Sports in San Diego

Sports in San Diego includes two major league professional teams, several semi-pro, amateur, and college teams, as well as other sporting events. The most popular sports teams in San Diego are the San Diego Chargers of the National Football League and the San Diego Padres of Major League Baseball. Also popular are the college sports teams of the San Diego State Aztecs, which play in NCAA Division 1.

San Diego has previously hosted two teams from the National Basketball Association: the San Diego Rockets from 1967 to 1971 (now the Houston Rockets), and the San Diego Clippers from 1978 to 1984 (now the Los Angeles Clippers). San Diego has never had a National Hockey League franchise, but has hosted various minor league teams, including the American Hockey League's San Diego Gulls, which started play in 2015.

A surfer at Black's Beach.

Professional teams

Club Sport Since League Venue (capacity) Attendance
San Diego Chargers Football 1961 National Football League Qualcomm Stadium (70,561) 65,432
San Diego Padres Baseball 1969 Major League Baseball Petco Park (41,162) 27,103
San Diego Aviators Team tennis 2014 World TeamTennis Omni La Costa Resort and Spa (2,100)
San Diego Gulls Ice hockey 2015 American Hockey League Valley View Casino Center (12,920) 8,541
San Diego Breakers Rugby 2016 PRO Rugby Torero Stadium (6,000)

San Diego has the longest championship drought in the nation with at least two major-league sports franchises; dating back to 1963 (52 Years as of 2015), as well as being the largest United States city to have not won a Super Bowl, World Series, Stanley Cup, NBA Finals or any other Major League sports championship. Some fans believe that there is a curse on the major league teams in the city.[1]


Major League Baseball's San Diego Padres play in Petco Park. The semi-final and final games of the inaugural World Baseball Classic were played there in 2006, and an earlier round of the second WBC was held there in 2009.


The San Diego Chargers are a professional American football team based in San Diego. The Chargers compete in the National Football League (NFL). The club began play in 1960 as a charter member of the American Football League (AFL), and spent its first season in Los Angeles, California, before moving to San Diego in 1961.[2] The Chargers joined the NFL as result of the AFL–NFL merger in 1970, and play their home games at Qualcomm Stadium.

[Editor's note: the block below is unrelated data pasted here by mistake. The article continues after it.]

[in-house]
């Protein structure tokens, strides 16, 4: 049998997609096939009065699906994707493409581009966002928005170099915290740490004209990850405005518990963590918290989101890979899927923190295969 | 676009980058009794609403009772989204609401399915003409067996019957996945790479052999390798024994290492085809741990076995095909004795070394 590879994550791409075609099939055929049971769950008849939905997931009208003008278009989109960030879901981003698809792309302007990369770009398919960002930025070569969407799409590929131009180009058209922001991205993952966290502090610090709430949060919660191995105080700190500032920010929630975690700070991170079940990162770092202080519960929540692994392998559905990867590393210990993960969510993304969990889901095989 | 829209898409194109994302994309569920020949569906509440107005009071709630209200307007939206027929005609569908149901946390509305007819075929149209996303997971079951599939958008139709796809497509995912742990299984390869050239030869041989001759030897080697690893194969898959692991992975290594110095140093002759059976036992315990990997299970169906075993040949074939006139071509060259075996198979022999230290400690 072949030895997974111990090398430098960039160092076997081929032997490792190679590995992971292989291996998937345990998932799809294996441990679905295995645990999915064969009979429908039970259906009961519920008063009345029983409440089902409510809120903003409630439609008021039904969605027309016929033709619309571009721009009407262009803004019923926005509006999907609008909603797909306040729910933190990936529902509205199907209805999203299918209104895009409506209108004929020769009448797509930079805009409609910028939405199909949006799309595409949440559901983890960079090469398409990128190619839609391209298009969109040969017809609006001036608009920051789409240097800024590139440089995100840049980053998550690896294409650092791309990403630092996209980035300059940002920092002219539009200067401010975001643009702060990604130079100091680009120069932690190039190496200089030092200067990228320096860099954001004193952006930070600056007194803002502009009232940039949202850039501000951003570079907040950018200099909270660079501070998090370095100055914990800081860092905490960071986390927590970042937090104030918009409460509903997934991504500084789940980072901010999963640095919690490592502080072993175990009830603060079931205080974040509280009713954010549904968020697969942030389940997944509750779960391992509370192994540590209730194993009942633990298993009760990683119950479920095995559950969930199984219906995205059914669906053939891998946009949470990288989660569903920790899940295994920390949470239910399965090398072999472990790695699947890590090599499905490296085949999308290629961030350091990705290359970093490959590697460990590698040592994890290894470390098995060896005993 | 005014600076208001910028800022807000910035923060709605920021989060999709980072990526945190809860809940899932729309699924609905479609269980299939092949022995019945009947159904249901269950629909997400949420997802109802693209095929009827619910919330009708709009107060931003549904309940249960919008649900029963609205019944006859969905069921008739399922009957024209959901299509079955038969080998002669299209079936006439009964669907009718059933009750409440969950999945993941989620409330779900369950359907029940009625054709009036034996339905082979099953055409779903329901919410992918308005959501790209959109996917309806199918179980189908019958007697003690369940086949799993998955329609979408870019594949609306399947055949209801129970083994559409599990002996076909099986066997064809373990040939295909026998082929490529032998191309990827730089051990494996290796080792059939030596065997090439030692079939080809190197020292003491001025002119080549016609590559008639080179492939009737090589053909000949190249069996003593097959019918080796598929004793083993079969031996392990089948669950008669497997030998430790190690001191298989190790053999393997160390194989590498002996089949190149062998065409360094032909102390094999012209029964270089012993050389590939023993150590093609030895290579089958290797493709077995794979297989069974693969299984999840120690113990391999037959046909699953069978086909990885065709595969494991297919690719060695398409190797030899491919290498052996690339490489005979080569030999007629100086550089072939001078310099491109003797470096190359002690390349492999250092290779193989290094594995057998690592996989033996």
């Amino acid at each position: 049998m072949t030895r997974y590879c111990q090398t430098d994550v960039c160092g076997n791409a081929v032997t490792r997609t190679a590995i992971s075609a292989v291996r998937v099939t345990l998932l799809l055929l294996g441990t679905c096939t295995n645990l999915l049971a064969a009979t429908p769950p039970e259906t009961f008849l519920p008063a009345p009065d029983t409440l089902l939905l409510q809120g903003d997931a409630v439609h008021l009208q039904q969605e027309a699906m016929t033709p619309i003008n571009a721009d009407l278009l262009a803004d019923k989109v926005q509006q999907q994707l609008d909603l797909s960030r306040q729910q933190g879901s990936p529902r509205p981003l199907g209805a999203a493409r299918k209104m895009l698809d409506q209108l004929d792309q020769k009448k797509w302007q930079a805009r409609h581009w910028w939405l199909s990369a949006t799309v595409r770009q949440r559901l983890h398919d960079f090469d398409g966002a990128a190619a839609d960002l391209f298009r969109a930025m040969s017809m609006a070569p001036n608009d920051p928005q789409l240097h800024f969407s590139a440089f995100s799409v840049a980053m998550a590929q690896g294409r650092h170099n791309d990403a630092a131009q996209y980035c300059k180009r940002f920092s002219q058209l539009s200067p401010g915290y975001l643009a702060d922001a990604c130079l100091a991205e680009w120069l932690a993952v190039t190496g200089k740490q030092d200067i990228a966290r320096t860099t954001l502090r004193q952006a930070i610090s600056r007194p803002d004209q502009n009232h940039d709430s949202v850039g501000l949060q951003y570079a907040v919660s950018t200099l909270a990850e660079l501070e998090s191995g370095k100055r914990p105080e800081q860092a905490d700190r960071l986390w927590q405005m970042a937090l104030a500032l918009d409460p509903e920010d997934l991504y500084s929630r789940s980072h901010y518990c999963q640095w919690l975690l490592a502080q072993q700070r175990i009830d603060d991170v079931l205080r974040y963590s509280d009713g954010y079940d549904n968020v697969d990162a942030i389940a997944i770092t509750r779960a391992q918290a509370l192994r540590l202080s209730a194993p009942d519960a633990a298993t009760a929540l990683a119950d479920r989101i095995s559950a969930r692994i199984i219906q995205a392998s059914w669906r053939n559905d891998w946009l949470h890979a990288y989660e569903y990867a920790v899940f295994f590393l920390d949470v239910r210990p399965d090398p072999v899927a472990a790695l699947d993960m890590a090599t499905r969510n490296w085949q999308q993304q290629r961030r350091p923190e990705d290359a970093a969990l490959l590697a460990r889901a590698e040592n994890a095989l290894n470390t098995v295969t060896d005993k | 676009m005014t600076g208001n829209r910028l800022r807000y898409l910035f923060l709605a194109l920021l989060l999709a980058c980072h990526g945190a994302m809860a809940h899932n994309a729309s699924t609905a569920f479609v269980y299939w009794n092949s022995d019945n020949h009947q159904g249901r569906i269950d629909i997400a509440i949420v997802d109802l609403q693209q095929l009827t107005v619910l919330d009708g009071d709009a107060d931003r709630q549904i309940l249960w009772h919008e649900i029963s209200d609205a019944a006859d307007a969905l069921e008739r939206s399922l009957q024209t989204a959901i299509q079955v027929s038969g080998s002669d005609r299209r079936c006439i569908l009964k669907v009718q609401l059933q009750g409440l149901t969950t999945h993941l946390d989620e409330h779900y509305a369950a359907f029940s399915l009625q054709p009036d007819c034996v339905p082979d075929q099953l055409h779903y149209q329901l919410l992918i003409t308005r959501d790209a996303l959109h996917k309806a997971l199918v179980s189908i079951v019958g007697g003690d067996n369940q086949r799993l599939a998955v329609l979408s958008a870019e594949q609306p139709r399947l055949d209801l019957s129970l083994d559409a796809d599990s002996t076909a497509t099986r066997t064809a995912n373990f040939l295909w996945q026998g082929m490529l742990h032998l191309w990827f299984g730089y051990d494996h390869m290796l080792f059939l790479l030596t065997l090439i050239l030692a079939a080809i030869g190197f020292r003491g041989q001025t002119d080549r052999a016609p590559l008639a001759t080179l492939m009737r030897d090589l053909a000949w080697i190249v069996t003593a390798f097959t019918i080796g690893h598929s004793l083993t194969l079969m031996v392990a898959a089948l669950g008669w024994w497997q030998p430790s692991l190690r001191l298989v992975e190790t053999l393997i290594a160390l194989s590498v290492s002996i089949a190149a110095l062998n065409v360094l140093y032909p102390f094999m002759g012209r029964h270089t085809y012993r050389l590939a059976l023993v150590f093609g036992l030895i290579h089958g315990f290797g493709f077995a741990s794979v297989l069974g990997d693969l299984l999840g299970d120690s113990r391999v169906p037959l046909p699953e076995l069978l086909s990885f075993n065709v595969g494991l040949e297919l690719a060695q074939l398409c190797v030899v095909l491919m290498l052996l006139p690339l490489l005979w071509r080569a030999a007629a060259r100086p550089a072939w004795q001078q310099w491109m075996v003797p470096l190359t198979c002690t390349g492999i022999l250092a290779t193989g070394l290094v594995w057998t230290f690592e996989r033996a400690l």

On January 12, 2016, the Chargers were given a one-year option to join the Rams in the Los Angeles area.[3] However, team chairman and CEO Dean Spanos announced on January 29, 2016, that the Chargers would remain in San Diego for the 2016 season.[4]

Team tennis

The San Diego Aviators of World TeamTennis (WTT) moved to San Diego from New York prior to the start of the 2014 season. They were formerly known as the New York Sportimes. They played their 2014 home matches at Valley View Casino Center. In 2015, they moved to Omni La Costa Resort and Spa in Carlsbad. In their first three seasons in San Diego, they finished with the league's top regular-season record twice (2014 and 2016), and won the King Trophy as 2016 WTT champions.

San Diego has had two previous WTT franchises. The San Diego Friars were a WTT expansion franchise that began play in 1975. They used the San Diego Sports Arena (now Valley View Casino Center) as their primary home venue but played some home matches at the Anaheim Convention Center between 1975 and 1977, before Anaheim got its own team in 1978. After missing the playoffs their first two seasons, the Friars qualified in 1977 and 1978, and were the 1978 Western Division champions, but lost in the quarterfinals. The team folded after the 1978 season. International Tennis Hall of Famers Rod Laver and Dennis Ralston played for the Friars.

In 1981, the Friars returned as an expansion franchise as WTT resumed operations rebranded as TeamTennis after a hiatus. After three seasons as the Friars, the team was renamed the San Diego Buds before the 1984 season. The Buds won both the 1984 and 1985 TeamTennis championships but folded following the 1985 season. Hall of Famer Rosie Casals was the Friars player-coach in 1983.

Ice hockey